This activity from the University Corporation for Atmospheric Research shows how the cooling of water vapor and the addition of condensation nuclei (from the matches) results in the formation of clouds or fog.
Difficulty: beginner




  • Science
    National Science Education Standards - Science Content Standards The science content standards outline what students should know, understand, and be able to do in the natural sciences over the course of K-12 education.
      • Science as Inquiry (Std A)
        • Abilities necessary to do scientific inquiry
        • Understanding about scientific inquiry
      • Science as Inquiry (Std A)
        • Abilities necessary to do scientific inquiry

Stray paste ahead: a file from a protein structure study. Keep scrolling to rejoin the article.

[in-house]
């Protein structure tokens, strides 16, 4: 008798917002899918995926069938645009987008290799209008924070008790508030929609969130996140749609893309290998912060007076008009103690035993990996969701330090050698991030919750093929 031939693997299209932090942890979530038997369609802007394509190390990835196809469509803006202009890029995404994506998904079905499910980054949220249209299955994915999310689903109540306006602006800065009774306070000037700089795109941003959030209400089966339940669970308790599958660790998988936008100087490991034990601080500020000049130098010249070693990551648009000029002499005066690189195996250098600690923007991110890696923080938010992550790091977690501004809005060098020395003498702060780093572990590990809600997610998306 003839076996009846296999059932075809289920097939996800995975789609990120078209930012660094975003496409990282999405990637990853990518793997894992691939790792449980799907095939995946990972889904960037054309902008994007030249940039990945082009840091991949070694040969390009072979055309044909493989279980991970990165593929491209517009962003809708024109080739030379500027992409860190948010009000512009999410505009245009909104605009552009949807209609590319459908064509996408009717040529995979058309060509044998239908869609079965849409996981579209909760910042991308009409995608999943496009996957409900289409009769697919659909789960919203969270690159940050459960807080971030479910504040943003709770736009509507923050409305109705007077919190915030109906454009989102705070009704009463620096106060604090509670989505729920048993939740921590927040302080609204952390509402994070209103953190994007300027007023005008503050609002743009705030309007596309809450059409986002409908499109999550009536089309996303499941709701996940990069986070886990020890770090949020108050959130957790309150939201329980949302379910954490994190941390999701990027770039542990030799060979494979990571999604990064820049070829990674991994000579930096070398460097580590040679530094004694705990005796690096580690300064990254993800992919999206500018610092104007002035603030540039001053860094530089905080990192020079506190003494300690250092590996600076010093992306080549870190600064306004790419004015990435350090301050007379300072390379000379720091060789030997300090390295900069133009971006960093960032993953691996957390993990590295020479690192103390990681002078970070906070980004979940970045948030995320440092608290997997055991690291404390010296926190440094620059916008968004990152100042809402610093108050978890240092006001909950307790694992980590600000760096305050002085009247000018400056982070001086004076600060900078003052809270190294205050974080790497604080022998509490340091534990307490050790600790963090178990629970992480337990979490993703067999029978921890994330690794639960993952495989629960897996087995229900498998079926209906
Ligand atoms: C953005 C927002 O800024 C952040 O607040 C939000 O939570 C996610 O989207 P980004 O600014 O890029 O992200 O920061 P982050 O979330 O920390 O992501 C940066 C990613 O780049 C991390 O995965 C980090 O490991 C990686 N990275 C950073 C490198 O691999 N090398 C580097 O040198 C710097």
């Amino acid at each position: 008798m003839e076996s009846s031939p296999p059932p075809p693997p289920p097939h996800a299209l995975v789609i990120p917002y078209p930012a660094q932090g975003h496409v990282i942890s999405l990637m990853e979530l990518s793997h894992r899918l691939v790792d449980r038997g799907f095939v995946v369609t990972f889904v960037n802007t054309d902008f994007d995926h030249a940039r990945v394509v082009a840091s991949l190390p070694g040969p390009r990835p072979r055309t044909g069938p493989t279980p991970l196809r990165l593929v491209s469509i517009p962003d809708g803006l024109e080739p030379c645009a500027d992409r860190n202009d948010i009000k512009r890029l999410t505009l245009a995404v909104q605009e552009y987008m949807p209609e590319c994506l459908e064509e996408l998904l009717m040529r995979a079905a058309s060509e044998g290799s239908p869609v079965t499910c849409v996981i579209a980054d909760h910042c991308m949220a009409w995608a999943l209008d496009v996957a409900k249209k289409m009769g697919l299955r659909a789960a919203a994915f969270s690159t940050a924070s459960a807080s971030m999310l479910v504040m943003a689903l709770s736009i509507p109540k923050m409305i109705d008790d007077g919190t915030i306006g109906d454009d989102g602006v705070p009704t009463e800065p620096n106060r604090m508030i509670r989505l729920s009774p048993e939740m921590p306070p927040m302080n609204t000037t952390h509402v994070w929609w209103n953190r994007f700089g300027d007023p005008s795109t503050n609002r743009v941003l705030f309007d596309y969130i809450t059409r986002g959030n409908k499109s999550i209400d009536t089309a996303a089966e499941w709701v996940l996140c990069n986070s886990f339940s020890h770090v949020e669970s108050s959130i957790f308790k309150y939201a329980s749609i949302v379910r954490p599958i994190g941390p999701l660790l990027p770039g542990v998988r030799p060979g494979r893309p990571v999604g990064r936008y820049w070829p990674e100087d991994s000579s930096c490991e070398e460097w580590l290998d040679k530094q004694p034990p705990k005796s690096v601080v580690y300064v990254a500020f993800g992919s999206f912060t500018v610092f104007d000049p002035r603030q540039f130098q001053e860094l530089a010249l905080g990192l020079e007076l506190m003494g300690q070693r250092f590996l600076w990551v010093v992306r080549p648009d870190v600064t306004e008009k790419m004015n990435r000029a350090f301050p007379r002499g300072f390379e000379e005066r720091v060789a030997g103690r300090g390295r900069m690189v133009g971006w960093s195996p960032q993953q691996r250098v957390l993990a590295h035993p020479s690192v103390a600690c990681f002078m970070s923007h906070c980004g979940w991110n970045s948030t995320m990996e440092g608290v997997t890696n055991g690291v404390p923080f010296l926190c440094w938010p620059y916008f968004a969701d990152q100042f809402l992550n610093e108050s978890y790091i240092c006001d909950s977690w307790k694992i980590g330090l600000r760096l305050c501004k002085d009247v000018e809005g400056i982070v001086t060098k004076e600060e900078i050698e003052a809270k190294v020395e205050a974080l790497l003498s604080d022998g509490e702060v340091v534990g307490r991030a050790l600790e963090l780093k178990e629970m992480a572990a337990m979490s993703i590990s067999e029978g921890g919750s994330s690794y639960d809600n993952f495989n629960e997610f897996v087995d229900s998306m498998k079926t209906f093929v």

• Understanding about scientific inquiry
  • Geography
    Geography for Life: National Geography Standards, 1994
      The physical environment is modified by human activities, largely as a consequence of the ways in which human societies value and use Earth’s natural resources, and human activities are also influenced by Earth’s physical features and processes. The geographically informed person knows and understands:
      • How human actions modify the physical environment
      • How physical systems affect human systems
      • The changes that occur in the meaning, use, distribution, and importance of resources